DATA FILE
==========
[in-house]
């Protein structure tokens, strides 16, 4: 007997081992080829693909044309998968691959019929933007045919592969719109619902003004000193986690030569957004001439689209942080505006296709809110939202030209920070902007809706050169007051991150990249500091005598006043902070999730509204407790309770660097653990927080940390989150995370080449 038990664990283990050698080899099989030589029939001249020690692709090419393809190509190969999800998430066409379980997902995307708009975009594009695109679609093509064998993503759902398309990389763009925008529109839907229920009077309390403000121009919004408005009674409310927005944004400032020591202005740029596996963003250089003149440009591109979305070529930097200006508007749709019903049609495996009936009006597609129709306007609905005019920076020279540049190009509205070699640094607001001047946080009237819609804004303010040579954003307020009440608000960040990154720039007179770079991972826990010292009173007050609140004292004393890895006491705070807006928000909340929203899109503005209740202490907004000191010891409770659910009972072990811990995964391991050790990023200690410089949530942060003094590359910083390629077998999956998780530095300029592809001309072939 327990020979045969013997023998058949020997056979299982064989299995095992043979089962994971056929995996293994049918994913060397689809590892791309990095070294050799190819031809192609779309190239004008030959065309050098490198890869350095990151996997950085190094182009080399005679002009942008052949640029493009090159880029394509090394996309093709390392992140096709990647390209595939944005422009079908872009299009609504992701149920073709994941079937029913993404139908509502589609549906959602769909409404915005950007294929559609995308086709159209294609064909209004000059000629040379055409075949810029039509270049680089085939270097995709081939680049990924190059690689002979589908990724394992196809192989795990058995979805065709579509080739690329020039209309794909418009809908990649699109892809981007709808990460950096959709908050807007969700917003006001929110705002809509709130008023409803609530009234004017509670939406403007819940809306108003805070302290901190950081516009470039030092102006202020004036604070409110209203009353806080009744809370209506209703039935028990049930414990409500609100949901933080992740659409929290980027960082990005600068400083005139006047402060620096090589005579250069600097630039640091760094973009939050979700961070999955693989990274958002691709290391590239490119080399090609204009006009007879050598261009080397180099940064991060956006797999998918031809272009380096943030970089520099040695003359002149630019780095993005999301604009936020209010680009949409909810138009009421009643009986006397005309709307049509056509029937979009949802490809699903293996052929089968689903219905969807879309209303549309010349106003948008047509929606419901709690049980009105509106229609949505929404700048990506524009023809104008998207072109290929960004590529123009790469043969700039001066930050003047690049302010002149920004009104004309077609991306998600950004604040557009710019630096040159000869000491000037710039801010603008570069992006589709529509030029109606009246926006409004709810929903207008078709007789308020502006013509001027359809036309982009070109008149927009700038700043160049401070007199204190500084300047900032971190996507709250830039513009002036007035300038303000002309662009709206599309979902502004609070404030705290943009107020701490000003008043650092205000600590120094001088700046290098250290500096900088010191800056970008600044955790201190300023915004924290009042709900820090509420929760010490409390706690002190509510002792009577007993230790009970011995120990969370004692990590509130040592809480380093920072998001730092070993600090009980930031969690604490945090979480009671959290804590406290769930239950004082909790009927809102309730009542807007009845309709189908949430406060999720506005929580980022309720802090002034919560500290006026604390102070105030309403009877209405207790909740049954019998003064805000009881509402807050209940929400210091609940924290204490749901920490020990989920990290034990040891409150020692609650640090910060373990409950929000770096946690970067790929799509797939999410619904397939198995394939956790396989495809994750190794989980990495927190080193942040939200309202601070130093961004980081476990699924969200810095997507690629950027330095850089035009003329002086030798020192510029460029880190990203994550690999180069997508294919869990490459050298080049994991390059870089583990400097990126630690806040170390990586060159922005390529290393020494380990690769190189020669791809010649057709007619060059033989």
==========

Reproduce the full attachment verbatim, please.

[in-house]
């Protein structure tokens, strides 16, 4: 007997081992080829693909044309998968691959019929933007045919592969719109619902003004000193986690030569957004001439689209942080505006296709809110939202030209920070902007809706050169007051991150990249500091005598006043902070999730509204407790309770660097653990927080940390989150995370080449 038990664990283990050698080899099989030589029939001249020690692709090419393809190509190969999800998430066409379980997902995307708009975009594009695109679609093509064998993503759902398309990389763009925008529109839907229920009077309390403000121009919004408005009674409310927005944004400032020591202005740029596996963003250089003149440009591109979305070529930097200006508007749709019903049609495996009936009006597609129709306007609905005019920076020279540049190009509205070699640094607001001047946080009237819609804004303010040579954003307020009440608000960040990154720039007179770079991972826990010292009173007050609140004292004393890895006491705070807006928000909340929203899109503005209740202490907004000191010891409770659910009972072990811990995964391991050790990023200690410089949530942060003094590359910083390629077998999956998780530095300029592809001309072939 327990020979045969013997023998058949020997056979299982064989299995095992043979089962994971056929995996293994049918994913060397689809590892791309990095070294050799190819031809192609779309190239004008030959065309050098490198890869350095990151996997950085190094182009080399005679002009942008052949640029493009090159880029394509090394996309093709390392992140096709990647390209595939944005422009079908872009299009609504992701149920073709994941079937029913993404139908509502589609549906959602769909409404915005950007294929559609995308086709159209294609064909209004000059000629040379055409075949810029039509270049680089085939270097995709081939680049990924190059690689002979589908990724394992196809192989795990058995979805065709579509080739690329020039209309794909418009809908990649699109892809981007709808990460950096959709908050807007969700917003006001929110705002809509709130008023409803609530009234004017509670939406403007819940809306108003805070302290901190950081516009470039030092102006202020004036604070409110209203009353806080009744809370209506209703039935028990049930414990409500609100949901933080992740659409929290980027960082990005600068400083005139006047402060620096090589005579250069600097630039640091760094973009939050979700961070999955693989990274958002691709290391590239490119080399090609204009006009007879050598261009080397180099940064991060956006797999998918031809272009380096943030970089520099040695003359002149630019780095993005999301604009936020209010680009949409909810138009009421009643009986006397005309709307049509056509029937979009949802490809699903293996052929089968689903219905969807879309209303549309010349106003948008047509929606419901709690049980009105509106229609949505929404700048990506524009023809104008998207072109290929960004590529123009790469043969700039001066930050003047690049302010002149920004009104004309077609991306998600950004604040557009710019630096040159000869000491000037710039801010603008570069992006589709529509030029109606009246926006409004709810929903207008078709007789308020502006013509001027359809036309982009070109008149927009700038700043160049401070007199204190500084300047900032971190996507709250830039513009002036007035300038303000002309662009709206599309979902502004609070404030705290943009107020701490000003008043650092205000600590120094001088700046290098250290500096900088010191800056970008600044955790201190300023915004924290009042709900820090509420929760010490409390706690002190509510002792009577007993230790009970011995120990969370004692990590509130040592809480380093920072998001730092070993600090009980930031969690604490945090979480009671959290804590406290769930239950004082909790009927809102309730009542807007009845309709189908949430406060999720506005929580980022309720802090002034919560500290006026604390102070105030309403009877209405207790909740049954019998003064805000009881509402807050209940929400210091609940924290204490749901920490020990989920990290034990040891409150020692609650640090910060373990409950929000770096946690970067790929799509797939999410619904397939198995394939956790396989495809994750190794989980990495927190080193942040939200309202601070130093961004980081476990699924969200810095997507690629950027330095850089035009003329002086030798020192510029460029880190990203994550690999180069997508294919869990490459050298080049994991390059870089583990400097990126630690806040170390990586060159922005390529290393020494380990690769190189020669791809010649057709007619060059033989």